A New Type of Eating Disorder
A CU psychiatry fellow has developed a screening instrument to diagnose orthorexia nervosa, a disorder in which patients grow ill by becoming obsessed with healthy food.
Drug Blocks Overdoses
CU's CeDAR drug treatment program is distributing an inexpensive drug that stops overdoses from becoming fatal.
UCH Trains for Ebola
University of Colorado Hospital has a new isolation unit and is training staff to help patients with Ebola.
Cancer Survivorship Clinic
A University of Colorado Health survivorship clinic in Fort Collins helps cancer patients plan their life after treatment.
Eczema Treatment Side Effects
Patients suffering from eczema can develop a painful topical steroid addiction, but a CU physician says it's a rare side effect and that medicines do far more good than harm.
Top 10 in Safety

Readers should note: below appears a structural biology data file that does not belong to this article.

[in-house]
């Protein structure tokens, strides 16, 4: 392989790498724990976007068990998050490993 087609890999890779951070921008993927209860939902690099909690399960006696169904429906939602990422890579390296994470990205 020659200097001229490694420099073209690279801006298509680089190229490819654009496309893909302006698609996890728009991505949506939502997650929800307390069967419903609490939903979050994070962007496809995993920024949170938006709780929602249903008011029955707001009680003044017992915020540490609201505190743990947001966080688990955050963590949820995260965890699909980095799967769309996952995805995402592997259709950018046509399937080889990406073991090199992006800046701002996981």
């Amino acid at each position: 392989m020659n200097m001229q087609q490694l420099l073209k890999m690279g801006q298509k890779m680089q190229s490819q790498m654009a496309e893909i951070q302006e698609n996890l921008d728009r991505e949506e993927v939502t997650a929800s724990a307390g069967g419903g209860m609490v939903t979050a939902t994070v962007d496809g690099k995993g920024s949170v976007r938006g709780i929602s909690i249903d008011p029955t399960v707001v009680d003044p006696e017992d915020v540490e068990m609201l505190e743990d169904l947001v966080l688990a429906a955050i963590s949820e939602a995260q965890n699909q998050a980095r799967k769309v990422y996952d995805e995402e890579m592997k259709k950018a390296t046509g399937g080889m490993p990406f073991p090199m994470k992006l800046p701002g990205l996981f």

University of Colorado Hospital earned one of the nation's highest rankings in hospital safety, according to a new national report card.
CU Hosts Ebola Talks
Join us for two talks next weekabout the Ebola virus hosted by the Department of Medicine and Children's Hospital Colorado.
Medical Marijuana and Children
Early research results don't support claims that pot cures childhood epilepsy, say Children's Hospital Colorado doctors, who see more kids treated with pot than any other hospital.
Lung Disease Grant Awarded
A team of researchers led by David Schwartz, MD, chair of the Department of Medicine, has been awarded a $7.9 million grant to search for better treatments for idiopathic pulmonary fibrosis.
VA to Establish Geriatric Center at Anschutz
The new Veteran's Administration campus next to campus will include a geriatric research, education and clinical center focusing on gender-related health care and obesity in aging adults.
Snap That Rash